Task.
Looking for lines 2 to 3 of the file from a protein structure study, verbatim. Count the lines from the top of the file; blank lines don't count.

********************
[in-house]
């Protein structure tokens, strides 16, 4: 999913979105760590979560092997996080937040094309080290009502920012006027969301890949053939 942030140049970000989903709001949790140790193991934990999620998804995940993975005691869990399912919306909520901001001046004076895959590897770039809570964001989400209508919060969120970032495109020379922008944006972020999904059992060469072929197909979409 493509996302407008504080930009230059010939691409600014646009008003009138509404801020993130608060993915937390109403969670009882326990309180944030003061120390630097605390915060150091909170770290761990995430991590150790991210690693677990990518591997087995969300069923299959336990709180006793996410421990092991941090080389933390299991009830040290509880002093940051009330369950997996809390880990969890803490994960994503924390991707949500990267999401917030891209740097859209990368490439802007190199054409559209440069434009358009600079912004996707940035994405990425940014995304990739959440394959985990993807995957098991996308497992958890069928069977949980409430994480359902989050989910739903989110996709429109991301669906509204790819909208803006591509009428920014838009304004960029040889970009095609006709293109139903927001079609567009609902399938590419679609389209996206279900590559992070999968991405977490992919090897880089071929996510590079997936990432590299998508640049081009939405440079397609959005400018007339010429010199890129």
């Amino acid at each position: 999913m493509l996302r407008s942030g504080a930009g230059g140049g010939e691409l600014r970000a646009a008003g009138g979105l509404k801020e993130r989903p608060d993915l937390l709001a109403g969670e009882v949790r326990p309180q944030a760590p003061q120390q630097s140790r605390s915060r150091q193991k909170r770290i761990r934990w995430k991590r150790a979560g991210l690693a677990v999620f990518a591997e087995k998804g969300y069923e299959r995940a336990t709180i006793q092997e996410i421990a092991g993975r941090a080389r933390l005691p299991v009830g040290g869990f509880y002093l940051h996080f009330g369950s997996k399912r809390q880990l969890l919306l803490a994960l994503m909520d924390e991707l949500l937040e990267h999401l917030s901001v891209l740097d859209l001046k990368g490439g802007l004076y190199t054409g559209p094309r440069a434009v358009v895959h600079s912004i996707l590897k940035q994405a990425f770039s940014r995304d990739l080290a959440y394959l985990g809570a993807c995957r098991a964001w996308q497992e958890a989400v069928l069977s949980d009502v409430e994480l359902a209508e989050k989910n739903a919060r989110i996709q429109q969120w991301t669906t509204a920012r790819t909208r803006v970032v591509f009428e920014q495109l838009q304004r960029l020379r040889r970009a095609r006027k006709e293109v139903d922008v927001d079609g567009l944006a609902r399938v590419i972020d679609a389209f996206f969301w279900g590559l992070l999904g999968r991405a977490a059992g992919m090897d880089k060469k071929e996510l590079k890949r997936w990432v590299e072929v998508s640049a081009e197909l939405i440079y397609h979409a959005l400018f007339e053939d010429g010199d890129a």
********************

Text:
């Protein structure tokens, strides 16, 4: 999913979105760590979560092997996080937040094309080290009502920012006027969301890949053939 942030140049970000989903709001949790140790193991934990999620998804995940993975005691869990399912919306909520901001001046004076895959590897770039809570964001989400209508919060969120970032495109020379922008944006972020999904059992060469072929197909979409 493509996302407008504080930009230059010939691409600014646009008003009138509404801020993130608060993915937390109403969670009882326990309180944030003061120390630097605390915060150091909170770290761990995430991590150790991210690693677990990518591997087995969300069923299959336990709180006793996410421990092991941090080389933390299991009830040290509880002093940051009330369950997996809390880990969890803490994960994503924390991707949500990267999401917030891209740097859209990368490439802007190199054409559209440069434009358009600079912004996707940035994405990425940014995304990739959440394959985990993807995957098991996308497992958890069928069977949980409430994480359902989050989910739903989110996709429109991301669906509204790819909208803006591509009428920014838009304004960029040889970009095609006709293109139903927001079609567009609902399938590419679609389209996206279900590559992070999968991405977490992919090897880089071929996510590079997936990432590299998508640049081009939405440079397609959005400018007339010429010199890129």
């Amino acid at each position: 999913m493509l996302r407008s942030g504080a930009g230059g140049g010939e691409l600014r970000a646009a008003g009138g979105l509404k801020e993130r989903p608060d993915l937390l709001a109403g969670e009882v949790r326990p309180q944030a760590p003061q120390q630097s140790r605390s915060r150091q193991k909170r770290i761990r934990w995430k991590r150790a979560g991210l690693a677990v999620f990518a591997e087995k998804g969300y069923e299959r995940a336990t709180i006793q092997e996410i421990a092991g993975r941090a080389r933390l005691p299991v009830g040290g869990f509880y002093l940051h996080f009330g369950s997996k399912r809390q880990l969890l919306l803490a994960l994503m909520d924390e991707l949500l937040e990267h999401l917030s901001v891209l740097d859209l001046k990368g490439g802007l004076y190199t054409g559209p094309r440069a434009v358009v895959h600079s912004i996707l590897k940035q994405a990425f770039s940014r995304d990739l080290a959440y394959l985990g809570a993807c995957r098991a964001w996308q497992e958890a989400v069928l069977s949980d009502v409430e994480l359902a209508e989050k989910n739903a919060r989110i996709q429109q969120w991301t669906t509204a920012r790819t909208r803006v970032v591509f009428e920014q495109l838009q304004r960029l020379r040889r970009a095609r006027k006709e293109v139903d922008v927001d079609g567009l944006a609902r399938v590419i972020d679609a389209f996206f969301w279900g590559l992070l999904g999968r991405a977490a059992g992919m090897d880089k060469k071929e996510l590079k890949r997936w990432v590299e072929v998508s640049a081009e197909l939405i440079y397609h979409a959005l400018f007339e053939d010429g010199d890129a």